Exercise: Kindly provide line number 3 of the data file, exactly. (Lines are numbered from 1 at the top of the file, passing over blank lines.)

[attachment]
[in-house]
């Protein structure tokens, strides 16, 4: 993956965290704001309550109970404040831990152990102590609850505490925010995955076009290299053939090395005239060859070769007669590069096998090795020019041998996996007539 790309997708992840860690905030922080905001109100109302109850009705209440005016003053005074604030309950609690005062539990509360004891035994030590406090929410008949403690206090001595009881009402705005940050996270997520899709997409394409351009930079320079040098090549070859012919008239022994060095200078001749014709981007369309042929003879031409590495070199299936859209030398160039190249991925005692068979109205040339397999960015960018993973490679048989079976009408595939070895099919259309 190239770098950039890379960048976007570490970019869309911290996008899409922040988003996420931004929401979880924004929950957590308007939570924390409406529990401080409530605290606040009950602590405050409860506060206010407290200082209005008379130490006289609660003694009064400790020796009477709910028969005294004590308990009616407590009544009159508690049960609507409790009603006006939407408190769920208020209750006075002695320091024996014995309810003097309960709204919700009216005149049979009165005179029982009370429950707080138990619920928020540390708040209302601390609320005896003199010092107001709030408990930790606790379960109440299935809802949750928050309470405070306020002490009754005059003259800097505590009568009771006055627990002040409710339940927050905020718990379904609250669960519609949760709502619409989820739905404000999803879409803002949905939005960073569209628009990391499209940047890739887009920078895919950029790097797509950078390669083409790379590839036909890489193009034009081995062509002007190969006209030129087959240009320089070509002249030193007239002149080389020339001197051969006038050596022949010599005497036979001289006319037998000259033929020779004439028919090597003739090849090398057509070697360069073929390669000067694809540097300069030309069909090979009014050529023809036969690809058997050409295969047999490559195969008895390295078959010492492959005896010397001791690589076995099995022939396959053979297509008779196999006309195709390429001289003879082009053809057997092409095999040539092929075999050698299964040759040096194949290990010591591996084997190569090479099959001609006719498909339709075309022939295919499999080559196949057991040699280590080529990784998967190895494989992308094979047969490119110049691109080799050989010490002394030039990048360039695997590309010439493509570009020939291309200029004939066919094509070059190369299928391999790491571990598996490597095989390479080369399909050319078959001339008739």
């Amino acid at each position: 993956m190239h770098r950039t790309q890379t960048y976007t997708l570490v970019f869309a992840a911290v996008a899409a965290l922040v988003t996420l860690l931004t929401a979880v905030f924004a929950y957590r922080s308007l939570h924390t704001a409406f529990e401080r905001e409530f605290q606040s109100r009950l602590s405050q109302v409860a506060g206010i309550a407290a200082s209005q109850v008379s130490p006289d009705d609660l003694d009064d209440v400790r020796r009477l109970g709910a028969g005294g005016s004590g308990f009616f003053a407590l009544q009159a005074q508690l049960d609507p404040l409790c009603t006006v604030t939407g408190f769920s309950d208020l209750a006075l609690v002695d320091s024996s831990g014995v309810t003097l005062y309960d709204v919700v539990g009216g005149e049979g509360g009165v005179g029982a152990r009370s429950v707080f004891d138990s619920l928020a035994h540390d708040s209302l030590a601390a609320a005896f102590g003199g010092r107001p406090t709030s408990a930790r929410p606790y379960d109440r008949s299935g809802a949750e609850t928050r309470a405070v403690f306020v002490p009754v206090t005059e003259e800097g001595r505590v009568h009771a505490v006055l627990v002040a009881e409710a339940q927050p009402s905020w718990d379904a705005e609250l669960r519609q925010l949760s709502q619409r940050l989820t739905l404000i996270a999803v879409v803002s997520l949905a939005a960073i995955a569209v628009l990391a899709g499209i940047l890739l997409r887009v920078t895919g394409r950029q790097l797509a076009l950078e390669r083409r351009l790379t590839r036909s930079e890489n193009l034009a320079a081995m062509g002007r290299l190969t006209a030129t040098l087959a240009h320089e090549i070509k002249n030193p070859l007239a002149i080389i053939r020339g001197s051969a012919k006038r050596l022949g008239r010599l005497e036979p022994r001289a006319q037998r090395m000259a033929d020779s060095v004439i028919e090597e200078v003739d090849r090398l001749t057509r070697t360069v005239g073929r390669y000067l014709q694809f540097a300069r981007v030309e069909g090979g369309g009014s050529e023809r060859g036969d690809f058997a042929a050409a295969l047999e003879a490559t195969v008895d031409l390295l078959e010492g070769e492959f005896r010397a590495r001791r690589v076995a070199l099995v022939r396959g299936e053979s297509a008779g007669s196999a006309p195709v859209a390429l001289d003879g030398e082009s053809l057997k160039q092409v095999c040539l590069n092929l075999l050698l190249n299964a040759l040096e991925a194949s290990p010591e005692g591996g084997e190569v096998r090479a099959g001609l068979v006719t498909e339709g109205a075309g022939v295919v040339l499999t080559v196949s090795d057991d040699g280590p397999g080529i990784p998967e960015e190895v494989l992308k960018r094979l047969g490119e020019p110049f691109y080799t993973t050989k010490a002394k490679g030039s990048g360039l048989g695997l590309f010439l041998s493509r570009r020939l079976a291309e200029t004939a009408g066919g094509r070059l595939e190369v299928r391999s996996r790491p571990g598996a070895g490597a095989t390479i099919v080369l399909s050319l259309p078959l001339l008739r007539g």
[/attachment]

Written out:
């Amino acid at each position: 993956m190239h770098r950039t790309q890379t960048y976007t997708l570490v970019f869309a992840a911290v996008a899409a965290l922040v988003t996420l860690l931004t929401a979880v905030f924004a929950y957590r922080s308007l939570h924390t704001a409406f529990e401080r905001e409530f605290q606040s109100r009950l602590s405050q109302v409860a506060g206010i309550a407290a200082s209005q109850v008379s130490p006289d009705d609660l003694d009064d209440v400790r020796r009477l109970g709910a028969g005294g005016s004590g308990f009616f003053a407590l009544q009159a005074q508690l049960d609507p404040l409790c009603t006006v604030t939407g408190f769920s309950d208020l209750a006075l609690v002695d320091s024996s831990g014995v309810t003097l005062y309960d709204v919700v539990g009216g005149e049979g509360g009165v005179g029982a152990r009370s429950v707080f004891d138990s619920l928020a035994h540390d708040s209302l030590a601390a609320a005896f102590g003199g010092r107001p406090t709030s408990a930790r929410p606790y379960d109440r008949s299935g809802a949750e609850t928050r309470a405070v403690f306020v002490p009754v206090t005059e003259e800097g001595r505590v009568h009771a505490v006055l627990v002040a009881e409710a339940q927050p009402s905020w718990d379904a705005e609250l669960r519609q925010l949760s709502q619409r940050l989820t739905l404000i996270a999803v879409v803002s997520l949905a939005a960073i995955a569209v628009l990391a899709g499209i940047l890739l997409r887009v920078t895919g394409r950029q790097l797509a076009l950078e390669r083409r351009l790379t590839r036909s930079e890489n193009l034009a320079a081995m062509g002007r290299l190969t006209a030129t040098l087959a240009h320089e090549i070509k002249n030193p070859l007239a002149i080389i053939r020339g001197s051969a012919k006038r050596l022949g008239r010599l005497e036979p022994r001289a006319q037998r090395m000259a033929d020779s060095v004439i028919e090597e200078v003739d090849r090398l001749t057509r070697t360069v005239g073929r390669y000067l014709q694809f540097a300069r981007v030309e069909g090979g369309g009014s050529e023809r060859g036969d690809f058997a042929a050409a295969l047999e003879a490559t195969v008895d031409l390295l078959e010492g070769e492959f005896r010397a590495r001791r690589v076995a070199l099995v022939r396959g299936e053979s297509a008779g007669s196999a006309p195709v859209a390429l001289d003879g030398e082009s053809l057997k160039q092409v095999c040539l590069n092929l075999l050698l190249n299964a040759l040096e991925a194949s290990p010591e005692g591996g084997e190569v096998r090479a099959g001609l068979v006719t498909e339709g109205a075309g022939v295919v040339l499999t080559v196949s090795d057991d040699g280590p397999g080529i990784p998967e960015e190895v494989l992308k960018r094979l047969g490119e020019p110049f691109y080799t993973t050989k010490a002394k490679g030039s990048g360039l048989g695997l590309f010439l041998s493509r570009r020939l079976a291309e200029t004939a009408g066919g094509r070059l595939e190369v299928r391999s996996r790491p571990g598996a070895g490597a095989t390479i099919v080369l399909s050319l259309p078959l001339l008739r007539g």